Walking up postapocalyptic Lead Avenue to the Talking Fountain, I wondered for a split second if it was worth it. My shoes filled with gravel as I MacGyvered my way between a huge bulldozer and a man-made crater. The landscape was bleak. Like many business along the Lead and Coal corridor, the gallery has seen a decline in visitors, as it’s buried somewhere behind the pile of street-construction rubble.
But it was Sunday Yum Day, and I'll brave any terrain for the promise of good food, art and company all in the same place. Yum Day boasts a different theme every week—this time it was “sauce.” The potluck is put together by the gallery, and guests of the free shindig are invited to prepare a dish that creatively reflects the theme. Owner/curator/artist Katie Calico chatted with me as she whipped up a curried chicken and vegetable dish. Stimulating conversations flowed between neighbors and artists, around bites of baked pears, and prosciutto pigs in puff pastry blankets.
The gallery, boutique and “artistic epicenter”—as Calico calls it—has been an asset to the art scene since it opened in the spring of 2009. Yum Day is one of several ongoing events hosted at the space. On Wednesdays there is a weekly drawing session called The Figural Fountain. At five bucks, it’s cheaper than most drop-in art sessions. All the proceeds go to the model, and the evening provides the opportunity to grow socially as well as artistically.
The Talking Fountain, which has consistently shown new work monthly for the last two years, has felt the economic impact of the road upheaval. Calico says she has had a significant decrease in art shows and sales due to poor gallery attendance. The construction has lasted longer than expected and has made the main entrance difficult—though not impossible—to access. (There’s also a back entrance through a secret sculpture garden.) Yet Calico and her sparse but loyal staff are trying to use the roadblock outside to their advantage.
Stimulating conversations flowed between neighbors and artists, around bites of baked pears, and prosciutto pigs in puff pastry blankets.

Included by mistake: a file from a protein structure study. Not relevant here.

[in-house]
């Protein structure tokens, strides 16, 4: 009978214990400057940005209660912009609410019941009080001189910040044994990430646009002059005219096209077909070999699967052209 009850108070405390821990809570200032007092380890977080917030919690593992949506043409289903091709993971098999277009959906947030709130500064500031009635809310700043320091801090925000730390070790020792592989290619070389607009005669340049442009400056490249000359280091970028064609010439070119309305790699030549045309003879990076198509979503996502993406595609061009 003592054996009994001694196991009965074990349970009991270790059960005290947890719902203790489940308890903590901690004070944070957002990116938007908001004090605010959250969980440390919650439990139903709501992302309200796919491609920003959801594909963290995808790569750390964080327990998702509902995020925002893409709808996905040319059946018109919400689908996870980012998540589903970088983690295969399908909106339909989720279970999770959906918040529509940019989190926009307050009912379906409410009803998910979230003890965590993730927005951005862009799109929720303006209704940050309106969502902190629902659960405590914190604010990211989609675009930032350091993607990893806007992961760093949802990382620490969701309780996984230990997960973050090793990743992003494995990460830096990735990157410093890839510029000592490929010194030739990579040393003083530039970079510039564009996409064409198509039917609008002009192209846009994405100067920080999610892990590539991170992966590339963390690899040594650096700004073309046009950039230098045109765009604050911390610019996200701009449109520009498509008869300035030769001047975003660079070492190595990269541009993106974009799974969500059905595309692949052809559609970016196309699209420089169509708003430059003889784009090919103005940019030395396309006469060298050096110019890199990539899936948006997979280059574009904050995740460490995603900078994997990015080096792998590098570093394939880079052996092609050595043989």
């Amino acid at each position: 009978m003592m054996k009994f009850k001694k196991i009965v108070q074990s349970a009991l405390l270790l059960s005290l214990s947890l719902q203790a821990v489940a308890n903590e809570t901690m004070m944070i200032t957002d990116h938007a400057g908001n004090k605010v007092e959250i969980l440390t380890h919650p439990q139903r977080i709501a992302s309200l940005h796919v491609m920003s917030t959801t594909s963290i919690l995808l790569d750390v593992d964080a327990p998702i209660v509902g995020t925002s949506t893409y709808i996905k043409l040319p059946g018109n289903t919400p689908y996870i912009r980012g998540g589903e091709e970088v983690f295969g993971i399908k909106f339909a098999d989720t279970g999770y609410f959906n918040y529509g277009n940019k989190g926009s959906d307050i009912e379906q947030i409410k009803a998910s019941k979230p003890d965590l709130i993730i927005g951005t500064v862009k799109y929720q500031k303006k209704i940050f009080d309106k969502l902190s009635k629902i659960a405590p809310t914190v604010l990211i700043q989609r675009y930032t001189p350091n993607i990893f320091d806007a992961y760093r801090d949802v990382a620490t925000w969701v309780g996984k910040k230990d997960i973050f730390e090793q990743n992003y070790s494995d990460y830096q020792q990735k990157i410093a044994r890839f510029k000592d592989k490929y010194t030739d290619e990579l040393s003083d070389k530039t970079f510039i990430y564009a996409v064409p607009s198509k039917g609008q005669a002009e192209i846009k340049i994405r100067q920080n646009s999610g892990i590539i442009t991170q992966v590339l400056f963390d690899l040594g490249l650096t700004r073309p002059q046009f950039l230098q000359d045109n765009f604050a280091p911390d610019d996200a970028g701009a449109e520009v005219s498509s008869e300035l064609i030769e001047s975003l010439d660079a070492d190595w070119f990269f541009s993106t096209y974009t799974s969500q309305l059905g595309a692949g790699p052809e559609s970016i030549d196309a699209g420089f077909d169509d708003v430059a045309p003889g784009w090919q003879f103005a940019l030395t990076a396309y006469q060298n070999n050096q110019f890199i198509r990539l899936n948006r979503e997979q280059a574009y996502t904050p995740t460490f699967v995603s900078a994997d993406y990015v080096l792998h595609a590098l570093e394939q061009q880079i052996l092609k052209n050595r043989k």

There is no fee to hang work in the gallery, and the artists’ percentage is higher than average, making it affordable to exhibit. Acting on her vision of a symbiotic relationship, Calico has used the decreased traffic to use the space as a multimedia artistic venue, providing resources for local film, poetry, music and comedy projects. She encourages artists who are looking for a venue to come by and see if it’s a good fit.
For instance, the gallery will host an intimate comedy event called Laughing Fountain on Saturday, Sept. 17. Comedian Kevin Kennedy will present his Anarkomedy variety show, which blends burlesque, music and stand-up performances. The show will also feature Sarah Kennedy and Matt Peterson.
Despite the renovation inconveniences, the gallery and its supporters are determined to put a positive spin on it. “We're handling the construction with humor,” says Calico between dicing chicken and welcoming guests. She's referring to several construction-themed characters created in community craft gatherings, including a series of orange cone personalities, such as Conedeliza Rice, Gary Coneman, Conestitine and, my personal favorite, Cone-an O'Brien.
The gallery's mascot, Manet Fountain, sports a hard hat these days and can be found gazing blankly at the demolition debris, patiently waiting for it to turn back into a street. (She has her own Facebook page if you want to check her out.) Friend The Talking Fountain on Facebook for regular updates on gallery happenings. For Calico, undeterred, the cup is half full. “We're not going anywhere, damn it!”